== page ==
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US grapples with COVID tests and vaccines as fund shortage looms

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Although the worst of the Covid-19 outbreak may have passed, believing that it is no longer a threat will not make it so. In Europe and Asia, a new Omicron subvariant, BA.2, is driving up coronavirus case counts, and specialists estimate it will soon account for the bulk of new cases in the United States. Impact unknown.

On the one hand, a similar strain of the virus has already infected several Americans. BA.2 arrives at a time when people are continuing prepandemic habits, and the Centers for Disease Control and Prevention reports that approximately one-third of Americans have not completed their initial round of vaccines, and more than 70% have not received booster injections.

In the face of this uncertainty, the government would be foolish to curtail its efforts to prevent new cases and assist those who become ill. Yet, as a result of Congress’ recent failure to authorize $15.6 billion in funding for tests, treatments, and vaccines, this is exactly what is happening.

The Biden administration is reducing its attempts to tackle the virus due to a lack of resources. The government announced last week that it would reduce the distribution of highly successful monoclonal antibody treatments by more than 30%, with shipments ending this spring. It also stopped accepting payment claims from uninsured Americans for Covid-19 diagnostics and treatments; vaccine reimbursements would only be accepted until April 5. The government also stated that it lacked adequate cash to place an order for enough vaccine doses to assure that booster shots would be available later this year.

More cash must be approved by Congress right away. The greatest strategy to prevent future waves of infections and preserve the progress made so far toward the end of the outbreak is to ensure that Covid tests, treatments, and vaccines are readily available.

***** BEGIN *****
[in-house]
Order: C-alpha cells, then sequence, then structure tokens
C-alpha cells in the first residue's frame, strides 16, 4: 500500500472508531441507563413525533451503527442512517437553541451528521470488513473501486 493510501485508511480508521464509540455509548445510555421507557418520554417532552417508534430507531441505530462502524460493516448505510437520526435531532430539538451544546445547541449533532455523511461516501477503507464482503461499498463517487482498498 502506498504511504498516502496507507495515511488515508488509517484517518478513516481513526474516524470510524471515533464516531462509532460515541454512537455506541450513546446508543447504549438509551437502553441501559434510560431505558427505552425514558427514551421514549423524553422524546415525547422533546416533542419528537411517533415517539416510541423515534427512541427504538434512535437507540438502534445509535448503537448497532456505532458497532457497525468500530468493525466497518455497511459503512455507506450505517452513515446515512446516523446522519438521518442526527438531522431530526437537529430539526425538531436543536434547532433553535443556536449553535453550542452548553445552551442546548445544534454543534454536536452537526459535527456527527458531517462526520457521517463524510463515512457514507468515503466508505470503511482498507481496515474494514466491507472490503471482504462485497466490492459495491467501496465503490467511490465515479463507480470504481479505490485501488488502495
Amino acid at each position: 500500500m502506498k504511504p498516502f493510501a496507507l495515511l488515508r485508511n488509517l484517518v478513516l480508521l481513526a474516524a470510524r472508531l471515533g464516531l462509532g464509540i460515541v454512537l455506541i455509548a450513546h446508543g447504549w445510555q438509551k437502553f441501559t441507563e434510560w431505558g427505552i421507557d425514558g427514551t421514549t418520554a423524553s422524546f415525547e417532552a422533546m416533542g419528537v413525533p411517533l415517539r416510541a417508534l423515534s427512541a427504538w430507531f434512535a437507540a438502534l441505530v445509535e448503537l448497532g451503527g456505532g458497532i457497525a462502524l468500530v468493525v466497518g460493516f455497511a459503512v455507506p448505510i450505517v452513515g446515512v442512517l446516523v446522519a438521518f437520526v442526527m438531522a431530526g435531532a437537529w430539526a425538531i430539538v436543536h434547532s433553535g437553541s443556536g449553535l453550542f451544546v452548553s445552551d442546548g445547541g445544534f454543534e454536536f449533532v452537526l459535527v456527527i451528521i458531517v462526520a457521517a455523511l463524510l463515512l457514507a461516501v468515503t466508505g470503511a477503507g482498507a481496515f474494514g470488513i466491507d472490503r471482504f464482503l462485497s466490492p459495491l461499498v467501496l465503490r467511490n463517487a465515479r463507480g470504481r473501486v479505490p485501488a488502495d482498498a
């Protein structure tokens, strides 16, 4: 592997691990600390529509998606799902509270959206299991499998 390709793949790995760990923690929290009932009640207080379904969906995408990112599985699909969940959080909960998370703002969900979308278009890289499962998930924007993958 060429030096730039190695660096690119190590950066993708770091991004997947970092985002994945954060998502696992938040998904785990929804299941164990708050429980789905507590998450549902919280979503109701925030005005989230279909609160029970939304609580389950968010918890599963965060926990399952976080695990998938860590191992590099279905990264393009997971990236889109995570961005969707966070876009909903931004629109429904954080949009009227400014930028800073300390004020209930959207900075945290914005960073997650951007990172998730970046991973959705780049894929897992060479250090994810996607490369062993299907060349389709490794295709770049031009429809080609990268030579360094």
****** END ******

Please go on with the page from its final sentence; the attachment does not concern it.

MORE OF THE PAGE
If enough public support is not maintained, Americans will be forced to rely more on their own resources. In fact, the United States is reverting to its previous health-care approach: individuals with money and insurance will be able to undergo tests and treatments, while those without will not. A single dosage of monoclonal antibody treatment can cost upwards of $2,000, and even the comparatively low cost of test kits or immunizations can deter people from adopting the minimum precautions that are required to protect themselves and others.

A package to fund the government that was passed earlier this month includes $15.6 billion in Covid aid, which would have covered a large portion of the administration’s $22.5 billion request. However, because House Democrats were unable to resolve an internal disagreement, the funds was withdrawn. Some Democrats objected to the bill, claiming that the government should provide new financing instead of repurposing existing funds from previous rounds of Covid aid.

Democrats will need the backing of at least ten Senate Republicans to pass a new measure, and those who are most receptive want to use funds from previous appropriations.

That should be a non-issue. In the last two years, states have received more federal cash than they know what to do with; some state coffers are overflowing. Georgia Governor Brian Kemp signed legislation this week that will provide up to $500 to Georgia households to aid with rising food, gas, and other necessities costs. Several other states, notably California, are considering similar excess cash handouts. However, while increasing prices are a serious concern for many Americans, governments must remain focused on preventing further Covid-19 outbreaks, which might be far more costly.

A portion of the funds proposed by the Biden administration, for example, was designated to assist low-income countries in combating the coronavirus. The United States has a moral obligation to provide this humanitarian relief, and supporting other countries has diplomatic benefits. Furthermore, it will assist the entire world in getting closer to the end of the pandemic. Allowing the virus to propagate unchecked in some regions of the world raises the likelihood of new varieties developing and spreading.

It’s worth noting that much of what the Biden administration wants shouldn’t necessitate emergency money. The United States should continue to fund public health, particularly resources for monitoring infectious diseases and developing new vaccines and treatments, in the same way that it funds other elements of national defense. The pandemic highlighted the huge flaws in the nation’s public health infrastructure, which were caused by the same kind of shortsightedness now on show.

Image Credit: Getty

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